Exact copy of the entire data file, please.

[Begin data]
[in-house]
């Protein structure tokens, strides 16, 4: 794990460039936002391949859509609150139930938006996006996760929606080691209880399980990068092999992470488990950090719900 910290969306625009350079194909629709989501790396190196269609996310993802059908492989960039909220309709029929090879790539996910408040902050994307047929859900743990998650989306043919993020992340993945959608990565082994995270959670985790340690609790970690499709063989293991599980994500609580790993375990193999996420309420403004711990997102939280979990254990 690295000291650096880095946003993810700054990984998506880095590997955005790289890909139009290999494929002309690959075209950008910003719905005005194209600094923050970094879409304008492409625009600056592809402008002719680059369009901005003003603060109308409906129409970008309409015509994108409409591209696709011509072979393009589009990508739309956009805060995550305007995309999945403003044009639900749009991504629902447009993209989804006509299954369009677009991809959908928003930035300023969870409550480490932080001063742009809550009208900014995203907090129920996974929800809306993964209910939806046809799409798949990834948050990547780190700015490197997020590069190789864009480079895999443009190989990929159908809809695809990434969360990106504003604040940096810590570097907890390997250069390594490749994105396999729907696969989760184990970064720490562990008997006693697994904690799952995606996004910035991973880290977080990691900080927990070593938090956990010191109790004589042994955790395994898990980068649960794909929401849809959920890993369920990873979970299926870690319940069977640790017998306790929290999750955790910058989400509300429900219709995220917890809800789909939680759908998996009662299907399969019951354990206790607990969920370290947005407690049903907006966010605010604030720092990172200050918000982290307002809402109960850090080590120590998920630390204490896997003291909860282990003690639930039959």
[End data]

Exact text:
[in-house]
């Protein structure tokens, strides 16, 4: 794990460039936002391949859509609150139930938006996006996760929606080691209880399980990068092999992470488990950090719900 910290969306625009350079194909629709989501790396190196269609996310993802059908492989960039909220309709029929090879790539996910408040902050994307047929859900743990998650989306043919993020992340993945959608990565082994995270959670985790340690609790970690499709063989293991599980994500609580790993375990193999996420309420403004711990997102939280979990254990 690295000291650096880095946003993810700054990984998506880095590997955005790289890909139009290999494929002309690959075209950008910003719905005005194209600094923050970094879409304008492409625009600056592809402008002719680059369009901005003003603060109308409906129409970008309409015509994108409409591209696709011509072979393009589009990508739309956009805060995550305007995309999945403003044009639900749009991504629902447009993209989804006509299954369009677009991809959908928003930035300023969870409550480490932080001063742009809550009208900014995203907090129920996974929800809306993964209910939806046809799409798949990834948050990547780190700015490197997020590069190789864009480079895999443009190989990929159908809809695809990434969360990106504003604040940096810590570097907890390997250069390594490749994105396999729907696969989760184990970064720490562990008997006693697994904690799952995606996004910035991973880290977080990691900080927990070593938090956990010191109790004589042994955790395994898990980068649960794909929401849809959920890993369920990873979970299926870690319940069977640790017998306790929290999750955790910058989400509300429900219709995220917890809800789909939680759908998996009662299907399969019951354990206790607990969920370290947005407690049903907006966010605010604030720092990172200050918000982290307002809402109960850090080590120590998920630390204490896997003291909860282990003690639930039959």